Then or Now, The Waiting Game
London, Linbury Theatre, Royal Opera House
3 November 2021
Film adaptation available at barbican.org.uk, November 22-28
Ballet Black’s 20-year-long diversity mission still feels urgent, and its latest double bill is an impressive reminder of the sort of talent and vision that could otherwise go overlooked.
The first piece is the most demanding and arguably yields the greater rewards. The cosseting space of the Linbury enhances the intimacy of Then or Now, Will Tuckett’s third commission for Cassa Pancho’s company, which blends Biber’s 1676 Passacaglia for solo violin with poems taken from Adrienne Rich’s collection Dark Fields of the Republic.
The eight dancers, who all remain on stage throughout, sitting on white chairs that also become props, respond to both. Sometimes they literally enact the words – for Sending Love, for instance, they playfully pass an imaginary package of energy from one to another. More often they describe bodily responses to the big themes that Rich mines – primarily love and war, the personal and the political – and the delicate textures of Daniel Pioro’s (recorded) violin playing. Deep connections are intimated with a lightness of touch: one dancer rubbing her head along another’s arm, one resting his head on his partner’s thigh. They lock together satisfyingly in clockwork movement, hold poses with gentle patience.
When Rich’s verses veer towards the densely imagistic it can feel as if too much is vying for your attention – pause mentally to consider, say, “a cat drinks from a bowl of marigolds”, and you’re distracted from the movement. But whenever Cira Robinson takes centre stage she demands your full focus – featherweight in her twisting lifts, insistent as she passes among the others with pas de bourree, defiantly strong in her pas de deux or trois.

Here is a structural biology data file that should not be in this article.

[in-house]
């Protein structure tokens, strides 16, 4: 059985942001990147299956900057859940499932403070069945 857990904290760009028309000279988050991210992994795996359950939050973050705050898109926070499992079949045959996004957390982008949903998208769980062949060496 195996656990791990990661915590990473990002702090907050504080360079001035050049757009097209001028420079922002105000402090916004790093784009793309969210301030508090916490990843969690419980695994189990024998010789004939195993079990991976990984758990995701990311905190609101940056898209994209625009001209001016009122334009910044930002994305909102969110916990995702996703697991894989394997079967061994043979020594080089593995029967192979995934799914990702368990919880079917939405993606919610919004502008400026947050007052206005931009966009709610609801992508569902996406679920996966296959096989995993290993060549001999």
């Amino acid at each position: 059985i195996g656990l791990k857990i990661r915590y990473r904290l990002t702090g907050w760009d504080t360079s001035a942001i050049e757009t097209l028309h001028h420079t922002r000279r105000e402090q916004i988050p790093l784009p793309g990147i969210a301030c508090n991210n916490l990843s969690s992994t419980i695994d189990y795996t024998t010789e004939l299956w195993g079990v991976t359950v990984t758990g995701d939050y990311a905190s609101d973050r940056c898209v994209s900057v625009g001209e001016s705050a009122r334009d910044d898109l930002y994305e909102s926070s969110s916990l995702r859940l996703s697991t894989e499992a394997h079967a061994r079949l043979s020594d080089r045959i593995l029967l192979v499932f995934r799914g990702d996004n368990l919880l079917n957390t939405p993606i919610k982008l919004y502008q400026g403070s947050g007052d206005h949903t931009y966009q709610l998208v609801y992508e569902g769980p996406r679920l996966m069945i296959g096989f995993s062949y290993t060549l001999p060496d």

The Waiting Game, the second piece from dancer/choreographer Mthuthuzeli November, also uses spoken word, planting us in the mind of a man in the midst of an existential crisis. November himself takes the lead role, swept along by the daily grind and constantly eyeing a doorway that promises escape but keeps moving tantalisingly out of reach.
The rest of the company emerge from this portal, decked out in patched-together Pierrot black-and-white. Among these sprite-like mischief makers, Sayaka Ichikawa teases and tugs at him like a nagging manifestation of his innermost thoughts. When he finally makes it through the door, November re-emerges in a gold-sequinned ringmaster’s jacket, grooving with the rest to Etta James in a burst of cutely infectious joy. The dramatic thrust of it all is pretty flabby, but it’s a fun piece nonetheless.